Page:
In a World Fighting for Attention Span

In a word, they failed to take into account man’s almost infinite appetite for distractions.” — — Aldous Huxley

Any close friend of mine knows that I have self-claimed Attention Deficit Disorder (ADD). Although everyone who has clinically diagnosed ADD says I do not, they look exactly the same to me as any non-ADD people any way. This all started when I was sitting in the front seat of a Uber car one day while the driver complained about too many pop-up apps and he thought he was trained to have an ADD. Hearing that, I said “I think I have it too!” Two other people sitting in the back said “Oh, me too!”

Self-deprecating jokes/reality aside, I was amazed by how many social media accounts people in San Francisco have after moving from New York, where not every one even has a Facebook account. Here if you are tech/start-up/VC related, what are the chances you have a Facebook, Linkedin, Twitter, Instagram, Crunchbase, Angelist, Pinterest, Tumblr account? Oh, of course, let’s do not forget about the Medium one.

As an information receiver, not only “you are what you eat”, but also what information you consume. Yes, you choose the information receiving channels and how to process them. But I chose “Medium” largely because it is popular in the Silicon Valley. Is not that true to you too? To this extent, self-choice is a little bit over-rated. For the Generation Me, it is hard to tell whether “me” is truly more or less powerful in choosing how this world is perceived. One benefit from the massive and easier to be obtained information is that your brain naturally gravitates from the very impressive to the very very impressive, an expert opinion. I am a believer of “ten thousand hours” from Outliers by Malcolm Gladwell. Any expertise needs a dedicated practice, and focus needs a lot of strength. As Seth Klarman said “It is easy to stray but a continuous effort to remain disciplined”.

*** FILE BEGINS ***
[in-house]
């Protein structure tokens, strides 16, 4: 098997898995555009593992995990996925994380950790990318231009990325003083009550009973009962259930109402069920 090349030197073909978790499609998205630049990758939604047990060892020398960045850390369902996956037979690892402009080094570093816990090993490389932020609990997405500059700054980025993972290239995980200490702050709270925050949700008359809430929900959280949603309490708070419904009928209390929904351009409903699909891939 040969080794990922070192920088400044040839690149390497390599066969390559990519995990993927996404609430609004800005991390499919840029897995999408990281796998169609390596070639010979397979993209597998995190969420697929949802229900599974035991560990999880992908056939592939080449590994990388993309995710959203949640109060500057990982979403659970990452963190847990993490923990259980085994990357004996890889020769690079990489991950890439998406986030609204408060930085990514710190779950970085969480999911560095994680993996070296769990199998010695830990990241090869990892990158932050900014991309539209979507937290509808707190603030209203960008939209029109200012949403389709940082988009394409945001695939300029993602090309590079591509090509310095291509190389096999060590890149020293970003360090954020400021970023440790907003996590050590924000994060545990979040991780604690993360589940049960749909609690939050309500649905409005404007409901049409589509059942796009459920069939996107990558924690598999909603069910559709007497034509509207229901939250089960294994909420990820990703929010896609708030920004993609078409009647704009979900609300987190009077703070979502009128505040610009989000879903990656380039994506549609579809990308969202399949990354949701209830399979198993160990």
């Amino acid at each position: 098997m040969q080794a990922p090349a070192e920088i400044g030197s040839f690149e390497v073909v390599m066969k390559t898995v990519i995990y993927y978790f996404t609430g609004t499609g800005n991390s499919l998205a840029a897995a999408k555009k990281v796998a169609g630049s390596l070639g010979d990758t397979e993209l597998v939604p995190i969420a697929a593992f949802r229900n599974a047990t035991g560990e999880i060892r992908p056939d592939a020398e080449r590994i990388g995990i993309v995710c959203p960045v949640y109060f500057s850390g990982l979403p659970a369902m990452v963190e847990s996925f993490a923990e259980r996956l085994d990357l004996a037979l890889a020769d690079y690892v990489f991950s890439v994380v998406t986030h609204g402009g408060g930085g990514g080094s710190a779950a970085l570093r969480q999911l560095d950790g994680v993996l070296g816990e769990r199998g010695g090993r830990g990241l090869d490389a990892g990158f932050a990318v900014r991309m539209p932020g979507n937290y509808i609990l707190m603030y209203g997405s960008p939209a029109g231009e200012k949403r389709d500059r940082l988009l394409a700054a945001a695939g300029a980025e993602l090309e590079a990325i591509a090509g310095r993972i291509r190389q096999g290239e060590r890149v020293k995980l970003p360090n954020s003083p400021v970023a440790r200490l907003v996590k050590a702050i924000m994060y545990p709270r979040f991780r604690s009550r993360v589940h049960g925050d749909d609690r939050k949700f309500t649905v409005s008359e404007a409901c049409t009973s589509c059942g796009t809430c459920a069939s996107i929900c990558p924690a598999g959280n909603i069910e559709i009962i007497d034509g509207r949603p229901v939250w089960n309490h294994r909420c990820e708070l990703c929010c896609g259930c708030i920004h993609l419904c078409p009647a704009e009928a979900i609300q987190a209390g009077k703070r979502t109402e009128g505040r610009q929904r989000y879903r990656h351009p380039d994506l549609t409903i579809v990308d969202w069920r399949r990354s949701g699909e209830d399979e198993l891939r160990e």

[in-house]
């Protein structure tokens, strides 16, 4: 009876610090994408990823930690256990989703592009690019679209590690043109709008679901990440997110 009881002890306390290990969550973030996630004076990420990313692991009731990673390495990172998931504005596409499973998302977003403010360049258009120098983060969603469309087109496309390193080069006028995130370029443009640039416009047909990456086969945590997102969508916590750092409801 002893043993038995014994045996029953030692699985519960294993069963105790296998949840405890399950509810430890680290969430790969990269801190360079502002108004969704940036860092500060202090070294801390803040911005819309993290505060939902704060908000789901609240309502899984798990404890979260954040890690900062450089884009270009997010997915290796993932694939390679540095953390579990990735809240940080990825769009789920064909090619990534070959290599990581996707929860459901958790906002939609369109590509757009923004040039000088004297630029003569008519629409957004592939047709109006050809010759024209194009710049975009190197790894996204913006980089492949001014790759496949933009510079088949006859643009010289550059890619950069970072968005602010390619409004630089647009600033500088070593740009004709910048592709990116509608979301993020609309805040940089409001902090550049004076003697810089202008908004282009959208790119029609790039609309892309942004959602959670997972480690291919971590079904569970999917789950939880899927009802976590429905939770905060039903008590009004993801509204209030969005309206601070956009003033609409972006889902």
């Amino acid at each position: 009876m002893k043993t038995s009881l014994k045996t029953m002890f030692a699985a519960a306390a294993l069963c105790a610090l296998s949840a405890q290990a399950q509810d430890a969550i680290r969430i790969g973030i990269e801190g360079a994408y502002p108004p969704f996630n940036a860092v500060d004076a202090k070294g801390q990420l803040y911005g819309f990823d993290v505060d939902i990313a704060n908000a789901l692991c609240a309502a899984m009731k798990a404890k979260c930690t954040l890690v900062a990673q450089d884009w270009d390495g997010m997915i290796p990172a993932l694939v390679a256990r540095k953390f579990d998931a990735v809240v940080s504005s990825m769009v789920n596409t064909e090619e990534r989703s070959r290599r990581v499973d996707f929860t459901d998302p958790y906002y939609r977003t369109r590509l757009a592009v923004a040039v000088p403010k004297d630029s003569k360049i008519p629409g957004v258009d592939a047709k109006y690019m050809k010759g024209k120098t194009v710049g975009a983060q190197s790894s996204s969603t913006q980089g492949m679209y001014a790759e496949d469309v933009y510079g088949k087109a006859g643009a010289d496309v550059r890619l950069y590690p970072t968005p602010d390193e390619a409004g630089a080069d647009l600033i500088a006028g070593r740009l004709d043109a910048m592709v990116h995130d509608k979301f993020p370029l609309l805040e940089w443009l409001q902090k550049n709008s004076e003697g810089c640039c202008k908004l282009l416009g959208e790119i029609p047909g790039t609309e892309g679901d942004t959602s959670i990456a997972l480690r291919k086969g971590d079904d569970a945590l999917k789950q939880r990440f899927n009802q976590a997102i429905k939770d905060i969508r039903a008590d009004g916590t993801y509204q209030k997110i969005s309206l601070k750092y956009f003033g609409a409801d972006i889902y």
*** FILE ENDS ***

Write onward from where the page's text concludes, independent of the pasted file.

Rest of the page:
As an information sender, “the only thing that is worse than being talked about is not being talked about”. Tons of people make a living by how to get into others’ attention span. I am not trying to discredit this, as I am one of the beneficiaries as well. And hey, this helps to bring inflation down which is a whole another topic. The 1988’s Manufacturing Consent argues that the mass communication media of the US “are effective and powerful ideological institutions that carry out a system-supportive propaganda function, by reliance on market forces, internalized assumptions, and self-censorship, and without overt coercion”. How about for the different forms of mass communication media than what Noam Chomsky mentioned here three decades ago? There have been a lot of coverage on this, like What Facebook Did to American Democracy and Why It Was So Hard to See It Coming in the Atlantic: “Across the landscape, it began to dawn on people: Damn, Facebook owns us.” The conclusion here is fuzzy, but feels right. It is more like most people believe the rising of technology sector is distorting the Philips Curve, but it still stays only in the media, instead of your text book. But we are definitely getting there.

In most cases, everyone is an information receiver and sender at the same time, which helps to shape the culture of an industry, a city, or even on a larger scale. “New York, with its restless energy, competitive spirit, and pockets of extreme wealth, acentricated some aspects of my own irrational nature that are conductive to good investing. I needed to be in a place where I could think calmly and invest for the long term without the pressure of other people’s expectations or the distraction of all the frenzied activity buffeting me in New York”. This is one of the biggest reasons why you would see proportionally more long term value investors in Boston than New York. And of course, the most successful one is actually in Omaha. Do you find this sound familiar too if “investing” is changed to “technology start-up”, and “New York” is changed to “Silicon Valley”? Does this have to be part of the feed-back loop of any fast growing ecosystem?

We live in a world constantly sending and receiving information. If you have made this far to this article, I’ve successfully secured your attention span for the past several minutes.